Constitution of India

Article – 161. Power of Governor to grant pardons, etc., and to suspend, remit or commute sentences in certain cases

The Constitution of India is the fountainhead from which all our laws derive their authority and force. This is next Article in the series on constitutional provisions in order to aid our readers in understanding them.


161. Power of Governor to grant pardons, etc., and to suspend, remit or commute sentences in certain cases.—The Governor of a State shall have the power to grant pardons, reprieves, respites or remissions of punishment or to suspend, remit or commute the sentence of any person convicted of any offence against any law relating to a matter to which the executive power of the State extends.

The ambit of article 161 is very much wider than that of article 142. It is only in a very narrow field that the power contained in article 161 is also contained in article 142, namely, the power of suspension of sentence during the period when the matter is sub judice. Therefore, on the principle of harmonious construction and to avoid a conflict between the two powers it must be held that article 161 does not deal with the suspension of sentence during the time that article 142 is in operation and the matter is sub judice in court.

A prisoner is not eligible for remission of sentence during the period he is on bail or his sentence is temporarily suspended. A convict in order to get the benefit of a remission order issued under article 161 has to surrender voluntarily at the jail after the expiry of bail.

The President of India under article 72 and the State Governor under article 161 have absolute and unfettered powers to grant pardon, reprieves, remissions etc. This power can neither be altered, modified or interfered with by any statutory provision. But, the fact remains that higher the power, the more cautious would be its exercise. It should never be exercised “arbitrarily or mala fide and ordinarily, guidelines for fair and equal execution are guarantors of the valid play of power”.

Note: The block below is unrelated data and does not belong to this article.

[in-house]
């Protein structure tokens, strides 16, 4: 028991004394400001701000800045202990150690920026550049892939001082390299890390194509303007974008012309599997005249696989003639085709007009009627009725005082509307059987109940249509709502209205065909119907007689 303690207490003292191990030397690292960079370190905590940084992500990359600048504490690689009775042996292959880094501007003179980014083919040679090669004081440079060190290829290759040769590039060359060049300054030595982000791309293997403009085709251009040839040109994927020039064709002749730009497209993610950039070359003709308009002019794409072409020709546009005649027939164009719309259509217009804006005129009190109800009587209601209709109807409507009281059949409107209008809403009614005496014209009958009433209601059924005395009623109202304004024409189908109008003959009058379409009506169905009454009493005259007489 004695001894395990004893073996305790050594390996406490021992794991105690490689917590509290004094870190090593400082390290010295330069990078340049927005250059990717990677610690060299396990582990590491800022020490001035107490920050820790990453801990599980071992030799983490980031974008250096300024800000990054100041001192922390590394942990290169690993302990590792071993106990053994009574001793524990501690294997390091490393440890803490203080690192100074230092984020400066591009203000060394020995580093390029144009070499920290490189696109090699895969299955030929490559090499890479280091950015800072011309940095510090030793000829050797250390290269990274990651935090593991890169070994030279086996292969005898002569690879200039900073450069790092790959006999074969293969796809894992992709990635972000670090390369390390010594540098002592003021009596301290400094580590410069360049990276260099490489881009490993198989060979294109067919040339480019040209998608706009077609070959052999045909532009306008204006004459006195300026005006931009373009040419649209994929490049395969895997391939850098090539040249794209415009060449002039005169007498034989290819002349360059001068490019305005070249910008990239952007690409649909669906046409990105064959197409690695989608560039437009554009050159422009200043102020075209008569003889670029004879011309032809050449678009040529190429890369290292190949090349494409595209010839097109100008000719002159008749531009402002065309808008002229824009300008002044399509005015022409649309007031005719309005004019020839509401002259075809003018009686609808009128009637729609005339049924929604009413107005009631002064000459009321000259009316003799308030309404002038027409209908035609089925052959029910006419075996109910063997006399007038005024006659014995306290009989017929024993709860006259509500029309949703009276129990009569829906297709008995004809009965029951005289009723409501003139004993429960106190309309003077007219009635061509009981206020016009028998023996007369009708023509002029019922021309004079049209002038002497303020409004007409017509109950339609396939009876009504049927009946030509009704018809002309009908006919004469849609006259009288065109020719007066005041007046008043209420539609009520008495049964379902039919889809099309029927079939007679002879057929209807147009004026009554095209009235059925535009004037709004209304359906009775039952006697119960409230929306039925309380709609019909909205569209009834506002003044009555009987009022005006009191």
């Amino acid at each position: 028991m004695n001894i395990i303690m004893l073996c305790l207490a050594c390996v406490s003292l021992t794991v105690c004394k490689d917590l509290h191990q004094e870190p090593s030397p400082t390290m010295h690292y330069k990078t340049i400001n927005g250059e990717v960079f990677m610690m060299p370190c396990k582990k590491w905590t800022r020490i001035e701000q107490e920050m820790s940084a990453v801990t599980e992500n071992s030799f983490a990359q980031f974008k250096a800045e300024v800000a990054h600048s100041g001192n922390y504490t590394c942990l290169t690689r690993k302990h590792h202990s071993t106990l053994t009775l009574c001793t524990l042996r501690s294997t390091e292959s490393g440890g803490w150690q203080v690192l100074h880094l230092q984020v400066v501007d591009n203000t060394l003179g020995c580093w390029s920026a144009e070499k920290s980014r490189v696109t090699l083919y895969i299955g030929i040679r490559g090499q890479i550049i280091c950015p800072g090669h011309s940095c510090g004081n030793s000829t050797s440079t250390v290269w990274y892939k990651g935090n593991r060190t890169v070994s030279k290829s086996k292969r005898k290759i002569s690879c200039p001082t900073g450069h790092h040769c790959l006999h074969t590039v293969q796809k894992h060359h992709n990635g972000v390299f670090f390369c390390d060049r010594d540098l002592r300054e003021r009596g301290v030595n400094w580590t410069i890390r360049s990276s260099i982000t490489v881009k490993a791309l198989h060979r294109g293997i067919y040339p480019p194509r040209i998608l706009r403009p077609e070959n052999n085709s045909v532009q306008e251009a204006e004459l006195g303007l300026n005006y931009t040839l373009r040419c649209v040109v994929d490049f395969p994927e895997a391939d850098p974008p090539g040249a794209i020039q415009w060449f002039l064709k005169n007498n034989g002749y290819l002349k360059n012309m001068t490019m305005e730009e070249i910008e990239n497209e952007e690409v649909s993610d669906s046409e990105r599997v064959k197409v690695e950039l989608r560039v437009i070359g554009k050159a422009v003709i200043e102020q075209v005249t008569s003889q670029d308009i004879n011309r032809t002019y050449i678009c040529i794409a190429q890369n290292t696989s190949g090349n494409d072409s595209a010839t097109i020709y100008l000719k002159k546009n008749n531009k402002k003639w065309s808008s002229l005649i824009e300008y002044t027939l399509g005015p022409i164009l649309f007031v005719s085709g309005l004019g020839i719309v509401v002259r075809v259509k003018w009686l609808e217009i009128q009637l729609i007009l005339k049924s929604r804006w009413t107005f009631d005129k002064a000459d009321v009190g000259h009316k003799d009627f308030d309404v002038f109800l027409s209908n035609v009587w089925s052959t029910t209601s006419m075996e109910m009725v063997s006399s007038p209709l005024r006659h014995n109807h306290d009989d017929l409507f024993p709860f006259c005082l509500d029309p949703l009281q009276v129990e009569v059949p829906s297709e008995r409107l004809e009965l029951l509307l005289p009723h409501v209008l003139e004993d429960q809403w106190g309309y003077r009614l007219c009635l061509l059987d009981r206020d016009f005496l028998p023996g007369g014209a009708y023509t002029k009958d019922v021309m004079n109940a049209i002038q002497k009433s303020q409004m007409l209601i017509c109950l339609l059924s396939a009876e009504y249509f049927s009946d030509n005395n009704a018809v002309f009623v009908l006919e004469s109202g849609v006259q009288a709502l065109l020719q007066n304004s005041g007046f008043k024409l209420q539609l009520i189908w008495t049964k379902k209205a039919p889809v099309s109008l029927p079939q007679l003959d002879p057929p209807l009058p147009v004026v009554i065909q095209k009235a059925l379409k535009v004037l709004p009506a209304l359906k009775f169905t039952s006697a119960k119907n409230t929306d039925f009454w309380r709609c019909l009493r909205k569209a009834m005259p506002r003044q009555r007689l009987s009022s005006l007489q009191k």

If power under article 161 (or 72) was exercised arbitrarily, mala fide or in absolute disregard of the inner canons of constitutionalism, the byproduct order cannot get the approval of law and in such cases, the judicial hand must be stretched to it.5 The question as to the area of the President’s power under article 72 (and Governor’s power under article 161) falls squarely within the judicial domain and can be examined by the court by way of judicial review.

The power of granting pardon is very wide and does not contain any limitation as to the time on which and the occasion on which and the circumstances in which the said power could be exercised. But the said power being conferred upon the Governor by the Constitution is amenable to judicial review on certain limited grounds. The court would be justified in interfering with an order passed by the Governor in exercise of power under article 161 if the Governor is found to have exercised the power himself without being advised by the Government or if the Governor transgresses the jurisdiction in exercising the same or it is established that the Governor has passed the order mechanically without application of mind or the order in question is a mala fide one or the Governor has passed the order on some extraneous consideration just to allow the prisoner to overcome the conviction and sentence passed by the Supreme Court.

The powers of the Governor under article 161 correspond to similar powers of the President under article 72. Article 161 specifically empowers the Governor to grant pardons etc. in cases of those convicted for any offences in matters within the executive power of the State. The executive power of the State is co-extensive with its legislative power (article 162).

The Supreme Court has referred to the Constitution Bench two questions:

(i) The question whether once power of remission, under article 72 or 161 or by the Supreme Court exercising constitutional power under article 32, is exercised, is there any scope for further consideration for remission by the executive.

(ii) The question whether the Union or the State has primacy over the subject-matter enlisted in List III of Seventh Schedule for exercise of power of remission.

Source: Dr Subhash C Kashyap, Constitutional Law of India, Universal

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